October 15, 2007 issue. This file presents an archive copy of the issue of the FYI France ejournal, ISSN 1071-5916, which was distributed via email on October 15, 2007.
Versions of the following have appeared online regularly, since 1992, as a feature of the FYI France ejournal, ISSN 1071-5916, which is distributed for free via email every month except August. Ejournal subscriptions may be obtained via email request to: email@example.com
Here this file is one of a number made available -- hopefully attractively, all in one place, and relevant to libraries and online digital information work in France and Europe -- as part of FYI France (sm)(tm), an online service to which anyone can subscribe for 12 months by postal mailing a check for US $45, payable to Jack Kessler, to PO Box 460668, San Francisco, California, USA 94146 (site licenses also are available): please write your email address on the front of your check. And you can pay via PayPal, on the FYI France homepage:
Please email suggestions for improvements to me at firstname.lastname@example.org
The Bibliothèque Municipale de Lyon's fine website offers an increasing number of increasingly-useful services, for the multimedia and digital information and online worlds.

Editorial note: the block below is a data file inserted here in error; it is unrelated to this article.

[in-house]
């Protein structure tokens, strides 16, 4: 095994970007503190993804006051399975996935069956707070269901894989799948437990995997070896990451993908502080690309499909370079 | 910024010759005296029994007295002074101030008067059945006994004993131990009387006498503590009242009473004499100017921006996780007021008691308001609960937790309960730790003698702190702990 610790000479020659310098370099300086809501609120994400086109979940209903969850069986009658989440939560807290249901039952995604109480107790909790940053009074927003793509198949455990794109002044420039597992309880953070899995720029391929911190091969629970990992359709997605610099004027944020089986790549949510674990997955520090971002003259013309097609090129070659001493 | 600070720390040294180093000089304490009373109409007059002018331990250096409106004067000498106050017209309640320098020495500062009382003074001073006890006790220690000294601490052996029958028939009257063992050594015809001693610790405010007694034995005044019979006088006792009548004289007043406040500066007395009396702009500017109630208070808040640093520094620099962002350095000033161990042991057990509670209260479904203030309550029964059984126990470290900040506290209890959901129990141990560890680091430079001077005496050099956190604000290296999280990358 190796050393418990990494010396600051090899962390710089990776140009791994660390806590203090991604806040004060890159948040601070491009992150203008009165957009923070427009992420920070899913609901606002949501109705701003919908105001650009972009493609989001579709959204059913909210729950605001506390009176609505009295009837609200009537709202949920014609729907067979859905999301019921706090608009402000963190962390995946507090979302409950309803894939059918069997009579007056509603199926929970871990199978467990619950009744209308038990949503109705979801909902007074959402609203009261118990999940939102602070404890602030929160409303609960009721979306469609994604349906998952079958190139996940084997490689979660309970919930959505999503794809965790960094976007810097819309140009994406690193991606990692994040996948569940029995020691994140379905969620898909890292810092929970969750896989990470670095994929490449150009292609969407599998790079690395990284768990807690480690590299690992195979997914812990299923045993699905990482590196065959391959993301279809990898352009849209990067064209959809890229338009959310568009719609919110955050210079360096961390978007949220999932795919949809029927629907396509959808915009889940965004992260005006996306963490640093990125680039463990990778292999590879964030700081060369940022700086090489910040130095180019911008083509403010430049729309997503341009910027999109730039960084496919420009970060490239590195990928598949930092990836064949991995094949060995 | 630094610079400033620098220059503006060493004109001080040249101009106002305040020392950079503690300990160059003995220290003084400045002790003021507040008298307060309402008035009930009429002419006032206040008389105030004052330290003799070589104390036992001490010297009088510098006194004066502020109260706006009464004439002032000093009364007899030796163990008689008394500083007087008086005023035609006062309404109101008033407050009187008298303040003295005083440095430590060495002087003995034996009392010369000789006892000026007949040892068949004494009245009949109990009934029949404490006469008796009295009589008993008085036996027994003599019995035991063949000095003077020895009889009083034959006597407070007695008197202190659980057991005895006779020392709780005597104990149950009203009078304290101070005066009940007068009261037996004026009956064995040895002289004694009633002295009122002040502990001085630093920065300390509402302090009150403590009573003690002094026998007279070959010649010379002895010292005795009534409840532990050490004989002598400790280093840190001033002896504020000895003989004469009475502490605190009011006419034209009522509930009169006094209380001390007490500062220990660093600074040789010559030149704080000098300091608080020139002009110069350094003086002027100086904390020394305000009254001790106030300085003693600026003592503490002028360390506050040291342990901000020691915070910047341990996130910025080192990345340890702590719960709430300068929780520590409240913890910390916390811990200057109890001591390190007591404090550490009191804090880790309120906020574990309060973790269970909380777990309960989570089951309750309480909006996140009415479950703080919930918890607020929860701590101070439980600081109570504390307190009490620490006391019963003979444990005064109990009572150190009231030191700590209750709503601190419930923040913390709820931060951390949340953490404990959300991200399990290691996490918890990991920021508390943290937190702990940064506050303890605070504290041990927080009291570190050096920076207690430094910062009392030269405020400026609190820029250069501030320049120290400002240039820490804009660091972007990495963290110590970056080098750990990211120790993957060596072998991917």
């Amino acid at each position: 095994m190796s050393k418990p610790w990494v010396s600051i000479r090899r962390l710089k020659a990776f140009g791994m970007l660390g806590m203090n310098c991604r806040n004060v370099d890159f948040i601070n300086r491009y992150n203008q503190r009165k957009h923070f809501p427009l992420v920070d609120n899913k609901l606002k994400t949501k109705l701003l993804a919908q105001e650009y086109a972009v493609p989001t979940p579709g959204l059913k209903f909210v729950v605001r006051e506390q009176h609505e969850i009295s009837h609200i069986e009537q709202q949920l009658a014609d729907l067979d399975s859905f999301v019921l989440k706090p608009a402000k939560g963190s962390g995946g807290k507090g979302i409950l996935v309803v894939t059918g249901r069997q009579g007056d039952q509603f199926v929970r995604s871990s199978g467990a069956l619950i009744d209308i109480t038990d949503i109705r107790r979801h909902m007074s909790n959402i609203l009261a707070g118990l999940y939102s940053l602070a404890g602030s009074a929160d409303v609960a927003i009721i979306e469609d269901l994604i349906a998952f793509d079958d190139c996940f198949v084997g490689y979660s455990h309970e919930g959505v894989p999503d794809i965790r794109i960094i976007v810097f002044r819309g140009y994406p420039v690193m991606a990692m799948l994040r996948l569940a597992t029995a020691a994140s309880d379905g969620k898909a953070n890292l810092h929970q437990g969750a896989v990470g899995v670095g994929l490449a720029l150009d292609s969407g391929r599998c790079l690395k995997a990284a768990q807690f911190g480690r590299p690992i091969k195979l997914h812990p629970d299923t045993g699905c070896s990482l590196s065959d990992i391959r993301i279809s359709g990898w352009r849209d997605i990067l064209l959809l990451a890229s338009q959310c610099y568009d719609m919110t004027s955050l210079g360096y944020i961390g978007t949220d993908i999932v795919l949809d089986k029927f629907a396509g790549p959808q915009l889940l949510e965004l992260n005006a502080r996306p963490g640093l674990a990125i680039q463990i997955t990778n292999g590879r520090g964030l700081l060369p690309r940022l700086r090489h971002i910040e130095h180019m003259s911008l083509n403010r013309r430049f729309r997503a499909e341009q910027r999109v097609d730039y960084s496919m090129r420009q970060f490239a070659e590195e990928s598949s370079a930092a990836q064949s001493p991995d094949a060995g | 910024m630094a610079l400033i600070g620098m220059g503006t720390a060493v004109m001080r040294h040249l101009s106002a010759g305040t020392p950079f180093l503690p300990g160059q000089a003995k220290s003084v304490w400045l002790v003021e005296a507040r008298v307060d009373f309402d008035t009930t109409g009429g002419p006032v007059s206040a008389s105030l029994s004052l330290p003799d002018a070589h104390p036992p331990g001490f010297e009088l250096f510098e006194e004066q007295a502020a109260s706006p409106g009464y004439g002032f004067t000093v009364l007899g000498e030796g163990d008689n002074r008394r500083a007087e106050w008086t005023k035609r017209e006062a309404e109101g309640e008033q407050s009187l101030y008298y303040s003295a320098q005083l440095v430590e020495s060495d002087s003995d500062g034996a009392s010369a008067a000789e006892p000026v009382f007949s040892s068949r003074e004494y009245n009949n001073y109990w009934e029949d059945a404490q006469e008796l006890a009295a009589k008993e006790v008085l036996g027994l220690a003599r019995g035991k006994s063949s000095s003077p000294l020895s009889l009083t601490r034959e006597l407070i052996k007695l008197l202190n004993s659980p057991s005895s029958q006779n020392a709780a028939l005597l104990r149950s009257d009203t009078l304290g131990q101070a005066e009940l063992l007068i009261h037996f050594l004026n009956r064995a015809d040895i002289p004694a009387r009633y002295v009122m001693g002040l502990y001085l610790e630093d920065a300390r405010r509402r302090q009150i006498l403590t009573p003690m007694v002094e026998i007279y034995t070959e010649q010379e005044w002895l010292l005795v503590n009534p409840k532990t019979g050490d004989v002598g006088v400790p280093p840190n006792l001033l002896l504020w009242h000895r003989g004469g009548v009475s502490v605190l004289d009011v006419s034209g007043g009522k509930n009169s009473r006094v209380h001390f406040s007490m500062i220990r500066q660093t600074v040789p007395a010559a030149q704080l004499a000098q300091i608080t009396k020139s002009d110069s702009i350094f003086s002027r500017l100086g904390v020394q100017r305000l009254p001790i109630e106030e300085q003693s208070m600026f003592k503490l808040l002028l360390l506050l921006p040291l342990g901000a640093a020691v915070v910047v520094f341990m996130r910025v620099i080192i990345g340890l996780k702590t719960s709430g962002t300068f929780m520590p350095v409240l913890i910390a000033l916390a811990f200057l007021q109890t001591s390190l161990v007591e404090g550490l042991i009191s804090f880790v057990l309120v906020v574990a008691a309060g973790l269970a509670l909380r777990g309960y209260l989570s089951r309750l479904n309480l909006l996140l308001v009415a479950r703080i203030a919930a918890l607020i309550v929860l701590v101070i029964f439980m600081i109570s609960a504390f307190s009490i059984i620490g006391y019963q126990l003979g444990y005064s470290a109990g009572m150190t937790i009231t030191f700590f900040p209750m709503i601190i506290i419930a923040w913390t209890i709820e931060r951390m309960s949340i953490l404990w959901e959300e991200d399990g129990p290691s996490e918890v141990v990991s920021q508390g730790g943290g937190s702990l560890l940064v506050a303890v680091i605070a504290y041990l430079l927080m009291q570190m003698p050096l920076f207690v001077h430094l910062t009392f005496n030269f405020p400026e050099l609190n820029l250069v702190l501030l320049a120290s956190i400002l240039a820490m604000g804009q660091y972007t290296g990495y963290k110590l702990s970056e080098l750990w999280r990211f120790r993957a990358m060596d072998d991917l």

For example they just have mounted archival finding-aids: not an easy task for any institution, but one which nowadays any institution anywhere can do -- the tools described below are in XML EADS, via new (2003) French software PLEADE --
"The Bibliothèque municipale de Lyon holds numerous collections of private archives and manuscripts. Here we provide numerous research tools which enable you to navigate through these collections..." [tr. JK]
http://www.bm-lyon.fr (Ressources, Archives)
The two manuscripts finding-aids mounted online, so far, are as follows: [anyone interested in the criminological work of Michel Foucault, or for that matter in criminology of any sort, or in the French Revolution, will be interested in the first --]
* Manuscrits du fonds Alexandre Lacassagne, 1843-1924
"Manuscript collections in 203 categories including correspondance, and scientific, medical, sociological, and philosophic notes. This collection includes an important body of criminological work, also numerous analyses, scientific works, and works concerning Jean-Paul Marat...
"Alexandre Lacassagne was one of the principal founders of criminology, medical jurisprudence, and criminal anthropology. An eminent and erudite savant, he was interested in the problems of society, notably those related to criminology and psychological deviance...
"In February 1921, at the close of a long career, Alexandre Lacassagne, medical jurisprudence specialist, professor at the Faculty of Medicine of Lyon, and medical expert witness, gave his manuscript and printed works collection to the city of Lyon. This comprised a total of nearly 12,000 documents, in two distinct groups: a unique library of documents concerning the French Revolution doctor Jean-Paul Marat -- about 760 works -- and a collection of studies in medicine, philosophy, and the humanities and social sciences..."